Adequacy of urine cytology specimens: an assessment of collection techniques.
The objective of this study was to determine whether the method of urine collection impacts the adequacy and cell counts of cytology specimens in a low-risk population. Voided, post-cystometrogram (CMG), and bladder irrigant specimens were collected and evaluated for cytologic adequacy and average cell count by a single cytopathologist masked to the source of each sample. Data were analyzed to detect differences in specimen adequacy and cell counts based on method of collection. Both the voided and post-CMG specimens (97.3%, 93.7% respectively) were significantly more likely to be adequate compared to the bladder irrigant specimen (11.7%, p < 0.0001). The spontaneously voided specimen (211.4 +/- 100.1) had significantly higher cell counts than both the post-CMG specimen (85.9 +/- 86.6) and the cystoscopy specimen (6.4 +/- 19.6, p < 0.0001). In a multivariate linear model, collection method and specimen adequacy were associated with increased cell count/hpf (p < 0.001), as was the presence of hematuria on urine dipstick (p = 0.03). No cytologic abnormalities were diagnosed. Whereas both spontaneously voided and post-CMG specimens were consistently adequate for interpretation, spontaneous voided specimens were optimal with regard to maximizing cell count/hpf.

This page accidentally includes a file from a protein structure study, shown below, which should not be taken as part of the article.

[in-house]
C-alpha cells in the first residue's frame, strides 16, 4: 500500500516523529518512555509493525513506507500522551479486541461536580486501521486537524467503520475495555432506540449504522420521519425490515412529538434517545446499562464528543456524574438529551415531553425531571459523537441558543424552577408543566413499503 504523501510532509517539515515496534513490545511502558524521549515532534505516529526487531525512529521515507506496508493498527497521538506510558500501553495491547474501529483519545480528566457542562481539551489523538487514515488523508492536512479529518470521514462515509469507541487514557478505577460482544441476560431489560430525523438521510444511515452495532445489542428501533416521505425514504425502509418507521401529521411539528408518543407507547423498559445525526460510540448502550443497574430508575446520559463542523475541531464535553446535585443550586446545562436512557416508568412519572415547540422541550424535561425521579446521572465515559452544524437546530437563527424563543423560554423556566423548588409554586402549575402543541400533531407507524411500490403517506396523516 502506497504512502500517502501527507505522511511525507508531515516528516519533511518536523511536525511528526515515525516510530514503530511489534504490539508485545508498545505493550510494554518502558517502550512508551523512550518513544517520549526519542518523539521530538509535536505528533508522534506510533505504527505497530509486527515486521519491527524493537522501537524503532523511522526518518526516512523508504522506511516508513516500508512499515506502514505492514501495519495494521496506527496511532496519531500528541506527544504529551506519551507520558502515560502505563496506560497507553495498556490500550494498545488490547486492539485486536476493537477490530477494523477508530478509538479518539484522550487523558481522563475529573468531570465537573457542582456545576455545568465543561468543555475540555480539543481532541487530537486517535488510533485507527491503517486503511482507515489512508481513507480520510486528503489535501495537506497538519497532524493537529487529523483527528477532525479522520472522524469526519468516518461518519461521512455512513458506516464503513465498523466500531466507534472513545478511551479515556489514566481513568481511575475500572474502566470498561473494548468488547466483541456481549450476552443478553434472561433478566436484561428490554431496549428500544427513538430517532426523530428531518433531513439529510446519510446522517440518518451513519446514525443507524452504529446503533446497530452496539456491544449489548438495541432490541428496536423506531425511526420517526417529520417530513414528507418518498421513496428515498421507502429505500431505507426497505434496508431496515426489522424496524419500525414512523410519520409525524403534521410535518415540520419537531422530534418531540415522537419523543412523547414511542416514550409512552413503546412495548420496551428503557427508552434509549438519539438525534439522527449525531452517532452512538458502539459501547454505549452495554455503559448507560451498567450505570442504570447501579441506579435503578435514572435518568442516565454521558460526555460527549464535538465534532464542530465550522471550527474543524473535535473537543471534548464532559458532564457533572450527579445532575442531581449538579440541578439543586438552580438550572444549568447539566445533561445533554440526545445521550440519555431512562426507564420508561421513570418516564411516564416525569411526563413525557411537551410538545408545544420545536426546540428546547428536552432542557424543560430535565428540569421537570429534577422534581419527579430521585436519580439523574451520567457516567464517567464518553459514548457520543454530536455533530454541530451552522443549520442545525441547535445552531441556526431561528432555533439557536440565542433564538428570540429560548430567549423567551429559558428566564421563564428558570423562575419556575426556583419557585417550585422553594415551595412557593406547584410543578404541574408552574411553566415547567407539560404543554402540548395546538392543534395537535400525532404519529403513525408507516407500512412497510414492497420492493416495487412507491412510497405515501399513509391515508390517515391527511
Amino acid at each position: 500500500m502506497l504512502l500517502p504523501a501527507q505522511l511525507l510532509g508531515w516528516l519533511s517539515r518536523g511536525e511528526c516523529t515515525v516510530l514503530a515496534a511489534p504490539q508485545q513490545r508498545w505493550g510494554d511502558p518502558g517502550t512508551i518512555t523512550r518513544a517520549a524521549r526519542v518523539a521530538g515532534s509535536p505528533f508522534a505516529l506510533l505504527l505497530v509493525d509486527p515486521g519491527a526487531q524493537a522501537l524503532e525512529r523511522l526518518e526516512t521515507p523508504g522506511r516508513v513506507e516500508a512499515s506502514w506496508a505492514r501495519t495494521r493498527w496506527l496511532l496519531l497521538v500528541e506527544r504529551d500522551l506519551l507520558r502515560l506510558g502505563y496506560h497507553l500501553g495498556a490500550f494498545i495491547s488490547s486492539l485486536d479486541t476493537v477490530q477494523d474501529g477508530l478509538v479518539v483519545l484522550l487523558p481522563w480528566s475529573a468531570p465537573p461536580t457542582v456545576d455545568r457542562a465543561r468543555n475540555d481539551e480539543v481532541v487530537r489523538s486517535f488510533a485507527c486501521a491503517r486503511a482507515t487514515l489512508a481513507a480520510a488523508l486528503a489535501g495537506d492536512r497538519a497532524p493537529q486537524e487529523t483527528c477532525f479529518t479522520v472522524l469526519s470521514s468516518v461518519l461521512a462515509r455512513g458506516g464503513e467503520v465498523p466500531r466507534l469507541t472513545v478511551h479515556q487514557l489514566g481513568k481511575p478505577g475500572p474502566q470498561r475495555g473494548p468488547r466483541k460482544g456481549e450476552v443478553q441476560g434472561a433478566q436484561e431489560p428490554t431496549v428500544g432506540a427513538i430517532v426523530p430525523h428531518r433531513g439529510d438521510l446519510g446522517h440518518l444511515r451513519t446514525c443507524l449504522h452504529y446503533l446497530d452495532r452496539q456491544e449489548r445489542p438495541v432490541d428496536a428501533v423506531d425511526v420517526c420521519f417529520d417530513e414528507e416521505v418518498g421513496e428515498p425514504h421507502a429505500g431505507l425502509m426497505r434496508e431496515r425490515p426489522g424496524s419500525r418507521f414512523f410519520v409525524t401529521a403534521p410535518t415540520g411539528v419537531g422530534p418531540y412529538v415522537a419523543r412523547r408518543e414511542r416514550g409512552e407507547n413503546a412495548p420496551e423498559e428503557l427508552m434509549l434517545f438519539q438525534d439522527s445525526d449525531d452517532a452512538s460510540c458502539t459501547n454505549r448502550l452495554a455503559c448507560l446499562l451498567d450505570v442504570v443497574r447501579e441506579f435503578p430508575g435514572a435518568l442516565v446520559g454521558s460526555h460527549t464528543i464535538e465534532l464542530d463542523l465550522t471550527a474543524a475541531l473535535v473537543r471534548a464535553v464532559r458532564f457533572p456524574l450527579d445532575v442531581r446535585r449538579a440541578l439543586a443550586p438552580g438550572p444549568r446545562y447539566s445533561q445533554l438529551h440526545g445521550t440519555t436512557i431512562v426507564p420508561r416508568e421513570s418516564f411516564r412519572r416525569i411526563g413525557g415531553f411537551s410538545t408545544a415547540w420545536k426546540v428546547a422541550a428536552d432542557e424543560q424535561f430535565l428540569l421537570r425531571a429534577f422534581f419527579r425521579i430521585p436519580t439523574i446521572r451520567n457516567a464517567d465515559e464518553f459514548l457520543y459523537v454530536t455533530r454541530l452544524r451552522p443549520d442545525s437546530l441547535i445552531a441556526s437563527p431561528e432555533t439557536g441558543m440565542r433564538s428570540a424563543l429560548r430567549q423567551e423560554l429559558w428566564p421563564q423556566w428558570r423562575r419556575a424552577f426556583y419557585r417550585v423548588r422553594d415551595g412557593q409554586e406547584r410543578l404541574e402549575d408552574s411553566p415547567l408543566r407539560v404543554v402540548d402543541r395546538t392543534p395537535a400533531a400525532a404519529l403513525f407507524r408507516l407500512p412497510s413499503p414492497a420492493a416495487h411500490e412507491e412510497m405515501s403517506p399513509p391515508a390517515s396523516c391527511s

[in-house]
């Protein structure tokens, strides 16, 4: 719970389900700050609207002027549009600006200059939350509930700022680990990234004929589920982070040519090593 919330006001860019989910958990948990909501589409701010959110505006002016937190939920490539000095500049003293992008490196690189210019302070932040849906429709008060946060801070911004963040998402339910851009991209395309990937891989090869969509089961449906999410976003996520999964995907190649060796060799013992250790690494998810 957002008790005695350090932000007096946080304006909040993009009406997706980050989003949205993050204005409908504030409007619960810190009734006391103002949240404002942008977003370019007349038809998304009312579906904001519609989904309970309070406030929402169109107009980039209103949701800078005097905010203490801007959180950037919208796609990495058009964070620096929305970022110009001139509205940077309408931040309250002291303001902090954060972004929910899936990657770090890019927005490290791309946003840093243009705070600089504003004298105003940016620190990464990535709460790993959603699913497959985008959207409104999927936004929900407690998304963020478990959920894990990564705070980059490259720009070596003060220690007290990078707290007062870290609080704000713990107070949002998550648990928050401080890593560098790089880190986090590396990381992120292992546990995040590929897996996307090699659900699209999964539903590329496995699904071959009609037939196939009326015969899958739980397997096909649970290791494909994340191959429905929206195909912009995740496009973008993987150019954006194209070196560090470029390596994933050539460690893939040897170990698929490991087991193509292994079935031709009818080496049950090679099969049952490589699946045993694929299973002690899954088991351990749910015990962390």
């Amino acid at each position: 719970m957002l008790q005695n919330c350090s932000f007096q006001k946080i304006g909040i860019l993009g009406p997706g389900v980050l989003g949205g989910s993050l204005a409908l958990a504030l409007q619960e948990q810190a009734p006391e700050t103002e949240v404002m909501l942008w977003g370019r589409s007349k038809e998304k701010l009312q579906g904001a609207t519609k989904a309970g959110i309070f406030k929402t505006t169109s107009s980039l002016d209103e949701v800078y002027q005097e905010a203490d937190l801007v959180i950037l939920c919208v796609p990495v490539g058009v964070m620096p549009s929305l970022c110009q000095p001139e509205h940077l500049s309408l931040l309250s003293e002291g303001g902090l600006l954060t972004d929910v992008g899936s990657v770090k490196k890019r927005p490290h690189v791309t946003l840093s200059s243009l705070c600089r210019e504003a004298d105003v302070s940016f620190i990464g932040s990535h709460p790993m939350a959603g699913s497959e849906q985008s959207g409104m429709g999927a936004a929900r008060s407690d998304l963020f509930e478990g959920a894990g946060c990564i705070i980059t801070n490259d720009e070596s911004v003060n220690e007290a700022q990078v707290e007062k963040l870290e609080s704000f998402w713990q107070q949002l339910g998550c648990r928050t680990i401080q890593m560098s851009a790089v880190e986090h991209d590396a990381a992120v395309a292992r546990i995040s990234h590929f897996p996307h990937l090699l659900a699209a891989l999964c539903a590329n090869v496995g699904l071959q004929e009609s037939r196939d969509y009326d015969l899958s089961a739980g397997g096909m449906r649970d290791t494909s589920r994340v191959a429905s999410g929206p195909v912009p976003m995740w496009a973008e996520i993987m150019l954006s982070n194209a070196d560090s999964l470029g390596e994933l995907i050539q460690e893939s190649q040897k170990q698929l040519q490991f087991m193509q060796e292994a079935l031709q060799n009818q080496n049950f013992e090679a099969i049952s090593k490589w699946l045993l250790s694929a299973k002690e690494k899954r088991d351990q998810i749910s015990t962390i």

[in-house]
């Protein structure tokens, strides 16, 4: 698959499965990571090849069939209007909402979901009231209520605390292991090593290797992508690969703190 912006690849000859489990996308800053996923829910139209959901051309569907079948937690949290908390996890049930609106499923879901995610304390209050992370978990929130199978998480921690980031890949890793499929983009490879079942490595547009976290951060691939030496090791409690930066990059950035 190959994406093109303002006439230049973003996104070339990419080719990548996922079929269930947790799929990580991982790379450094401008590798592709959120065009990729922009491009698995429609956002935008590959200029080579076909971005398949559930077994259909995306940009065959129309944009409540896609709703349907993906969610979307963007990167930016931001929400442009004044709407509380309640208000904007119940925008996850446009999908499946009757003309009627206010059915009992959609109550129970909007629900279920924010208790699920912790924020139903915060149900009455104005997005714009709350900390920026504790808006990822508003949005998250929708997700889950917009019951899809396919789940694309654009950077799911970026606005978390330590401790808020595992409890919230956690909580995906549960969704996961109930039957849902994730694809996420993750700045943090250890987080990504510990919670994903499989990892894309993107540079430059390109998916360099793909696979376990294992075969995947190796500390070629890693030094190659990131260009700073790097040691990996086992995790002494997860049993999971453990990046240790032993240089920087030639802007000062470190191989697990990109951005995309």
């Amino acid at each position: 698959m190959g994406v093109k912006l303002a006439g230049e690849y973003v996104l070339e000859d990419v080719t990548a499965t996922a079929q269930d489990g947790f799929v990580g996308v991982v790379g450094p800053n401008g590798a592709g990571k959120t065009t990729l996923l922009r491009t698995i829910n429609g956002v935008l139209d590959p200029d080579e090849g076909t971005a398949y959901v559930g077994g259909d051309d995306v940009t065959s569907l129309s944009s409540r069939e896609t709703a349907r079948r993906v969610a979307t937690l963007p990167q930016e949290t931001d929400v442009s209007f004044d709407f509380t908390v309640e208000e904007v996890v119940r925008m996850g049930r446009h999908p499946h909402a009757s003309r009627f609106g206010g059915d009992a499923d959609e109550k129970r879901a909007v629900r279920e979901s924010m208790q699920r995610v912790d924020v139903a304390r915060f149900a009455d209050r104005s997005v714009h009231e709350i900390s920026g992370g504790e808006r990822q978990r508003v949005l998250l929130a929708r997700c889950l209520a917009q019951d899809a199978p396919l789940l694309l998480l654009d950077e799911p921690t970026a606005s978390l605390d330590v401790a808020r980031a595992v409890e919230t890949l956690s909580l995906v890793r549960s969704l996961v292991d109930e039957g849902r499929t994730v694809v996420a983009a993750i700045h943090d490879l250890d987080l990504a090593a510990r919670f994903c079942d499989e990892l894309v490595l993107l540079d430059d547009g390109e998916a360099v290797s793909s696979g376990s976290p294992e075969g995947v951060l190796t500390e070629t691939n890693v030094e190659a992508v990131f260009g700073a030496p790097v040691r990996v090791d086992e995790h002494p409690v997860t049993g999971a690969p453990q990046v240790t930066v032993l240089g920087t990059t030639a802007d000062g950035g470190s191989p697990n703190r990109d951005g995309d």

Hundley, AF; Maygarden, S; Wu, JM; Visco, AG; Connolly, A
Int Urogynecol J Pelvic Floor Dysfunct
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